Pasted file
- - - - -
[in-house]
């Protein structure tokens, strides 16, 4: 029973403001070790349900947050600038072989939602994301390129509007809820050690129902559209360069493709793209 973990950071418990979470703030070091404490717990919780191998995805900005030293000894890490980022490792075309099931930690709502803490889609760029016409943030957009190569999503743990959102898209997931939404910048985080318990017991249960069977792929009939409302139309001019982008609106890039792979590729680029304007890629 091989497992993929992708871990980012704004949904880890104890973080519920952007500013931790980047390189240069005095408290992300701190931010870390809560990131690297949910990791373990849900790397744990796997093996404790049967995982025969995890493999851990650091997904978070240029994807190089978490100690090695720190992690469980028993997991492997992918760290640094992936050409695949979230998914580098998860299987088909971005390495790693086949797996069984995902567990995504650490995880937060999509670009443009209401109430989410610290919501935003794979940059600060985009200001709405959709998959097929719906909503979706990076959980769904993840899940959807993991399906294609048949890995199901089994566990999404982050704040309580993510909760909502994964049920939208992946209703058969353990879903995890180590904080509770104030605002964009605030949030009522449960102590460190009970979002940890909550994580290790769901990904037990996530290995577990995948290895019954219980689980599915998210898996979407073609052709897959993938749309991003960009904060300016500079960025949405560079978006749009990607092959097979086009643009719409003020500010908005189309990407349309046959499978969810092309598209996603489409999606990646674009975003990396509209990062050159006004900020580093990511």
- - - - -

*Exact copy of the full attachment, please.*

[in-house]
């Protein structure tokens, strides 16, 4: 029973403001070790349900947050600038072989939602994301390129509007809820050690129902559209360069493709793209 973990950071418990979470703030070091404490717990919780191998995805900005030293000894890490980022490792075309099931930690709502803490889609760029016409943030957009190569999503743990959102898209997931939404910048985080318990017991249960069977792929009939409302139309001019982008609106890039792979590729680029304007890629 091989497992993929992708871990980012704004949904880890104890973080519920952007500013931790980047390189240069005095408290992300701190931010870390809560990131690297949910990791373990849900790397744990796997093996404790049967995982025969995890493999851990650091997904978070240029994807190089978490100690090695720190992690469980028993997991492997992918760290640094992936050409695949979230998914580098998860299987088909971005390495790693086949797996069984995902567990995504650490995880937060999509670009443009209401109430989410610290919501935003794979940059600060985009200001709405959709998959097929719906909503979706990076959980769904993840899940959807993991399906294609048949890995199901089994566990999404982050704040309580993510909760909502994964049920939208992946209703058969353990879903995890180590904080509770104030605002964009605030949030009522449960102590460190009970979002940890909550994580290790769901990904037990996530290995577990995948290895019954219980689980599915998210898996979407073609052709897959993938749309991003960009904060300016500079960025949405560079978006749009990607092959097979086009643009719409003020500010908005189309990407349309046959499978969810092309598209996603489409999606990646674009975003990396509209990062050159006004900020580093990511």